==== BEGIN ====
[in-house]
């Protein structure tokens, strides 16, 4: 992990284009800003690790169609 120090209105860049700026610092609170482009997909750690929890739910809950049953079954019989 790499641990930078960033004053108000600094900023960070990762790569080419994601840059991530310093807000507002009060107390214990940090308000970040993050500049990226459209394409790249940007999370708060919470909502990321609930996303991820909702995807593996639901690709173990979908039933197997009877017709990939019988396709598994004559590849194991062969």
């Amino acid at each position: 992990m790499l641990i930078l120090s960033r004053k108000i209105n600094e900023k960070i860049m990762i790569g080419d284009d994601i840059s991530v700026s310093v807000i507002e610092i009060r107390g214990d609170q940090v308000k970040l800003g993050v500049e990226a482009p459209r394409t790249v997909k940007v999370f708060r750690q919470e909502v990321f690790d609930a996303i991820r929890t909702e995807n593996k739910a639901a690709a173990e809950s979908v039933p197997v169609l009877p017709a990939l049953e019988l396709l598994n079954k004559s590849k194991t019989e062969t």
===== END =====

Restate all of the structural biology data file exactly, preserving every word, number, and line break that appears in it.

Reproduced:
[in-house]
């Protein structure tokens, strides 16, 4: 992990284009800003690790169609 120090209105860049700026610092609170482009997909750690929890739910809950049953079954019989 790499641990930078960033004053108000600094900023960070990762790569080419994601840059991530310093807000507002009060107390214990940090308000970040993050500049990226459209394409790249940007999370708060919470909502990321609930996303991820909702995807593996639901690709173990979908039933197997009877017709990939019988396709598994004559590849194991062969």
């Amino acid at each position: 992990m790499l641990i930078l120090s960033r004053k108000i209105n600094e900023k960070i860049m990762i790569g080419d284009d994601i840059s991530v700026s310093v807000i507002e610092i009060r107390g214990d609170q940090v308000k970040l800003g993050v500049e990226a482009p459209r394409t790249v997909k940007v999370f708060r750690q919470e909502v990321f690790d609930a996303i991820r929890t909702e995807n593996k739910a639901a690709a173990e809950s979908v039933p197997v169609l009877p017709a990939l049953e019988l396709l598994n079954k004559s590849k194991t019989e062969t």